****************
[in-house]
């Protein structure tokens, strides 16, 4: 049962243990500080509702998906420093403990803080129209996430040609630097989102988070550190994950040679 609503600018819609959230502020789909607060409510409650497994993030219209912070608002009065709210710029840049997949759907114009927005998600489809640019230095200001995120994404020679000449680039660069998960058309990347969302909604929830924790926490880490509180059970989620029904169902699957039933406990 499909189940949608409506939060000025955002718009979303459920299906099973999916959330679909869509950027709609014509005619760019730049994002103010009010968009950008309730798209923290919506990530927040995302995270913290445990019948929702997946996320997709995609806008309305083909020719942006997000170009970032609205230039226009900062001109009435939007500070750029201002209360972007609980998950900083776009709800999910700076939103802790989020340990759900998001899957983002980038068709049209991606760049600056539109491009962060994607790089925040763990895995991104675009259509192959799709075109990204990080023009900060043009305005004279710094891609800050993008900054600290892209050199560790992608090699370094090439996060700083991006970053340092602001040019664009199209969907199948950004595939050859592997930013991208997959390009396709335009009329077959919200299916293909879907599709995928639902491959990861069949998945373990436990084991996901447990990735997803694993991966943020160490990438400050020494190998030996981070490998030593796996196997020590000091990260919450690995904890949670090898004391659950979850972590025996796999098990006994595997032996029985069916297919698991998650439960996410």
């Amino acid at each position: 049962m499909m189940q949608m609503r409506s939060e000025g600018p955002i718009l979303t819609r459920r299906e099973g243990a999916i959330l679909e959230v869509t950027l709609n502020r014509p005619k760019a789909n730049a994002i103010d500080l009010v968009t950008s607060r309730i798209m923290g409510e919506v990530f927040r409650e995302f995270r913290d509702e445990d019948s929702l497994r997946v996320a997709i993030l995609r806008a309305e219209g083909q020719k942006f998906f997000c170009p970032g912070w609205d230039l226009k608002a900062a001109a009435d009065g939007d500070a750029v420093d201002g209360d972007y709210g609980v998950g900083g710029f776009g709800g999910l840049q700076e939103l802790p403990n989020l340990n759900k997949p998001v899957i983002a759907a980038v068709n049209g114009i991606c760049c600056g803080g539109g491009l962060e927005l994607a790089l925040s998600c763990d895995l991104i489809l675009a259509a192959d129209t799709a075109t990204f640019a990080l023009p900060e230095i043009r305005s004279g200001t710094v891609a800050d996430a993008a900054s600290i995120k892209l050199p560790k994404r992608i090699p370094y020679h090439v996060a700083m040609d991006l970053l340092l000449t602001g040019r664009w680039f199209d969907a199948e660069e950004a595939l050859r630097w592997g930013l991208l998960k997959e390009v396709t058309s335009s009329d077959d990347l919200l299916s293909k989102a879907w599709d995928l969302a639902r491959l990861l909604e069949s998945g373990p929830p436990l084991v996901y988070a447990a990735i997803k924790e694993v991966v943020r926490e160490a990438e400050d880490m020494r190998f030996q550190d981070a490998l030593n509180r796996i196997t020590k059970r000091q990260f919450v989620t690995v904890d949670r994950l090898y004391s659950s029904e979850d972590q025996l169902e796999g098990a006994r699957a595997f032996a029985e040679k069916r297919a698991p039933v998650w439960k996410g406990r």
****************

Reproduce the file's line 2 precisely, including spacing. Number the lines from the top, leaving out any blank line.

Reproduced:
């Protein structure tokens, strides 16, 4: 049962243990500080509702998906420093403990803080129209996430040609630097989102988070550190994950040679 609503600018819609959230502020789909607060409510409650497994993030219209912070608002009065709210710029840049997949759907114009927005998600489809640019230095200001995120994404020679000449680039660069998960058309990347969302909604929830924790926490880490509180059970989620029904169902699957039933406990 499909189940949608409506939060000025955002718009979303459920299906099973999916959330679909869509950027709609014509005619760019730049994002103010009010968009950008309730798209923290919506990530927040995302995270913290445990019948929702997946996320997709995609806008309305083909020719942006997000170009970032609205230039226009900062001109009435939007500070750029201002209360972007609980998950900083776009709800999910700076939103802790989020340990759900998001899957983002980038068709049209991606760049600056539109491009962060994607790089925040763990895995991104675009259509192959799709075109990204990080023009900060043009305005004279710094891609800050993008900054600290892209050199560790992608090699370094090439996060700083991006970053340092602001040019664009199209969907199948950004595939050859592997930013991208997959390009396709335009009329077959919200299916293909879907599709995928639902491959990861069949998945373990436990084991996901447990990735997803694993991966943020160490990438400050020494190998030996981070490998030593796996196997020590000091990260919450690995904890949670090898004391659950979850972590025996796999098990006994595997032996029985069916297919698991998650439960996410």